ITC Logo
Media Centre
Press Report

ET I N T E R A CT I V E with Pradeep Dhobale
Economic Times - 20 Jan 2007

EVEN as most industries are clocking double-digit growth, the domestic paper industry is still chugging along in a single-digit growth trajectory. Pradeep Dhobale, chief executive of ITC’s paperboard and speciality paper business, who has just taken over as the new president of Indian Paper Manufacturers Association spoke to Vivek Sinhaon the status of the industry and the way forward.

Even as the economy is on a high growth trajectory, the paper sector is still on a single-digit growth path. What are the key constraints?

The main reason is that the raw material situation is not comfortable and we are not able to take large positions. This is due to the current model of raw material development — ‘farm forestry’. For growing faster we need to have a capacity push as in China where people have added millions of tonnes of capacity. For large-scale expansions we need largescale investments in the range of $1 billion as against Rs 500-600 crore that is happening now. And for that, we need to have a comfortable position with respect to raw material. But there are some positive developments with the proposed model of ‘multi-stakeholder partnership,’ which is awaiting policy clearance. When that happens, the industry will respond and we should be able to achieve double-digit growth.

So far we are in the zone where GDP growth and paper industry growth is matching. But when per capita GDP crosses $1,000, history shows that demand multiplier in paper industry goes above one. So if GDP grows by 8% paper consumption grows by 10%. We are approaching that inflexion point.

The domestic paper industry is highly fragmented. What are the prospects of consolidation?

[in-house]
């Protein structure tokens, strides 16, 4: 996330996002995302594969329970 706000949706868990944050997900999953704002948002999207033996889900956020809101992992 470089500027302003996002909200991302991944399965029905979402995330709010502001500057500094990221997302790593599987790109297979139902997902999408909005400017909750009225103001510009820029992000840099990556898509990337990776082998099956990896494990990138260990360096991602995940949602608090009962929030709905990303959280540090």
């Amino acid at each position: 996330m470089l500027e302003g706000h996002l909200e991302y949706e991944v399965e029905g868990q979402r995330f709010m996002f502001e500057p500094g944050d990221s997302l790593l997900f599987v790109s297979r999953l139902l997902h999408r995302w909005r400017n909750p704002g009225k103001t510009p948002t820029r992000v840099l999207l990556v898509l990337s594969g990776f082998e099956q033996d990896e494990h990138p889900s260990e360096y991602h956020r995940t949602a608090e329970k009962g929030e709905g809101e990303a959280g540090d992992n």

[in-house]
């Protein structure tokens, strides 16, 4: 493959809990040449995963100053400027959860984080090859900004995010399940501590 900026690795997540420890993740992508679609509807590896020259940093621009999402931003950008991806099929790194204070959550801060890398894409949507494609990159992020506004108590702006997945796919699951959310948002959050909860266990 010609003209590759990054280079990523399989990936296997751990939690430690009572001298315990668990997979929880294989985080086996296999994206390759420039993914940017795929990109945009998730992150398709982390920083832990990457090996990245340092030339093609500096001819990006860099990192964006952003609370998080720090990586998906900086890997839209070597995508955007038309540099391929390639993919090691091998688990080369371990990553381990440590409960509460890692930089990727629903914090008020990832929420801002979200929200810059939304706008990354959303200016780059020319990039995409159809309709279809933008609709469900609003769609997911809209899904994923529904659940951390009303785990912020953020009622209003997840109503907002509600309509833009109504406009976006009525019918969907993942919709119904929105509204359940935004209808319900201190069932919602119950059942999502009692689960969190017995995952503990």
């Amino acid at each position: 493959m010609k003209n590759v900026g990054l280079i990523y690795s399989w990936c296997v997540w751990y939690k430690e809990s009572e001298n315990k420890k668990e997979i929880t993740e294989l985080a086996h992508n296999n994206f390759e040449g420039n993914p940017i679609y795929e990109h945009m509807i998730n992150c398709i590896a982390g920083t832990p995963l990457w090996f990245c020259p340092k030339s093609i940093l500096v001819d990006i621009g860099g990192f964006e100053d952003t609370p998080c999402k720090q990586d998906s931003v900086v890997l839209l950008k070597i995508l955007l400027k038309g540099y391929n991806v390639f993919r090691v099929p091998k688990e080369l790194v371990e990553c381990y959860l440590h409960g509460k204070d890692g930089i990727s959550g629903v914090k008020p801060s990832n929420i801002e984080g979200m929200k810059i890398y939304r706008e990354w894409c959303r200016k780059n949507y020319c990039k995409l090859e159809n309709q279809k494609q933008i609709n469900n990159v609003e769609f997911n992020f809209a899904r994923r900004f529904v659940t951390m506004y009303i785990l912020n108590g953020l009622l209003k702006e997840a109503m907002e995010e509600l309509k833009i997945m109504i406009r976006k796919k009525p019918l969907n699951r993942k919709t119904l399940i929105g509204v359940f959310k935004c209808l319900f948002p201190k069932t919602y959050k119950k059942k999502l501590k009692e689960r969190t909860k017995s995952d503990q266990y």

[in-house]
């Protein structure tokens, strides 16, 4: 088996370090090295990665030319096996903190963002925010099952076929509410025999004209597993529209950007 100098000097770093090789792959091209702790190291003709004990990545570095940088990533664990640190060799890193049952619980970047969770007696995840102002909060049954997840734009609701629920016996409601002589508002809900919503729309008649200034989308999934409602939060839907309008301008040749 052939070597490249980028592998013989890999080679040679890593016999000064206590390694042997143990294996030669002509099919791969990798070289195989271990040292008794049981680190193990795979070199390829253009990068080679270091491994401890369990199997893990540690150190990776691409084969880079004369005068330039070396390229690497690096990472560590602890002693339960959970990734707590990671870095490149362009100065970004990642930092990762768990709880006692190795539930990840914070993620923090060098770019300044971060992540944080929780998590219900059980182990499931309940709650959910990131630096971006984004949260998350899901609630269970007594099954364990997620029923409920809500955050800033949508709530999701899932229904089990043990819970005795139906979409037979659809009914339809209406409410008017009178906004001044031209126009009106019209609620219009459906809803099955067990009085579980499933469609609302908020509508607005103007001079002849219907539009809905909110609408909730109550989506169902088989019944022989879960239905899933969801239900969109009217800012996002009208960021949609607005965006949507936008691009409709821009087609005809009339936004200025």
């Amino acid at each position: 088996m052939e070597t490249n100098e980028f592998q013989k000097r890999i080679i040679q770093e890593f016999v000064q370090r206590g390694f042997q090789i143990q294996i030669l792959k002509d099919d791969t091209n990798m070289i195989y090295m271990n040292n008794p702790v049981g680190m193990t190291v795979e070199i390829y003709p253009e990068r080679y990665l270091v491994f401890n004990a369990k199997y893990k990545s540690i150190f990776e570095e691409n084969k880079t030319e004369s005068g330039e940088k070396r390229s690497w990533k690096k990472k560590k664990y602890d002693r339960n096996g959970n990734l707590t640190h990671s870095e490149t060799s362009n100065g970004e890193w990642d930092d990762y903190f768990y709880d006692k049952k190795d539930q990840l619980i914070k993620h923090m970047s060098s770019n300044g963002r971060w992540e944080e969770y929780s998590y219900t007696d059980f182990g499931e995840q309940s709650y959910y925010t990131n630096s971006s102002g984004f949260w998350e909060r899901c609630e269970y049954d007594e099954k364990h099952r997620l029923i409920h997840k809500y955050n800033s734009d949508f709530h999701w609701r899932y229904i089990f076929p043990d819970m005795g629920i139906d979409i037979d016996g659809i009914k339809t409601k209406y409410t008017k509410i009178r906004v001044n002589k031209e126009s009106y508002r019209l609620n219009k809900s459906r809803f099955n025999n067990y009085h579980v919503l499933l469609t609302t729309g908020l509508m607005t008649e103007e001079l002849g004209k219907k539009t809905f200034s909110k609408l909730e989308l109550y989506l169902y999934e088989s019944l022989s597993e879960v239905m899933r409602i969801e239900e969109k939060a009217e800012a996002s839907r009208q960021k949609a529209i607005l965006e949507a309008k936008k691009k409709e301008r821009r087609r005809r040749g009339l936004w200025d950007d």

Consolidation will happen over a period of time but I don’t see it happening over the next 2-3 years. The large players have announced their brownfield expansions with most of them going for borrowed funds. However, that is not enough given the growth and in that scenario there can be a shakeout with mergers and acquisitions after sometime.

As far as international players are concerned, the Indian market is becoming attractive to them. Indian market is today growing three times the rate of the global average. But putting up a large project and delivering on it, MNCs would face the same problems of raw material that we face.

Domestic paper prices are close to the all-time high, clocked during mid-’90s. Is there any scope for further upward movement?

Last one year, there has been an upward movement where the supply demand scenario allowed it to happen but we have still not absorbed the full cost of the increase in raw material and energy cost. On an average, prices have gone up by about Rs 2,500 per tonne over a period of one year. The input cost has gone up more than that. We have been able to improve on our profits through internal efficiency measures. But there is still scope for upward movement of prices as internationally also writing & printing paper and the coated paper grade are showing signs of firming up due to cost push from the pulp price.

Across sectors, we are seeing Indian companies going abroad to acquire companies and assets. Barring a few cases, the theme of global play is missing in the ambitions of paper companies...

The growth rate that the Indian industry is offering is robust enough. Even with all the announced capacity expansion, India would still have a supply gap in 2010, so going overseas for creating paper capacities seems unlikely but for pulp and raw material, that’s the way forward and many people are considering. For individual companies, certainly one route to grow would be acquiring capacities where the plantation aspect is taken care of.

What are the regions where Indian companies are looking for pulp and wood supply?

South-East Asia and Latin America are the traditional regions. But I expect the African continent to start contributing as they are like new kids on the block as far as fibre supply is concerned and there are no large-scale paper mills in that side of the world. It could be developed like Russia, which doesn’t have huge capacities for pulp and paper but supplies wood to other countries that have such large plants. But we would need to factor in freight costs and we might look at the idea of bulk buying at the industry level to bring down costs.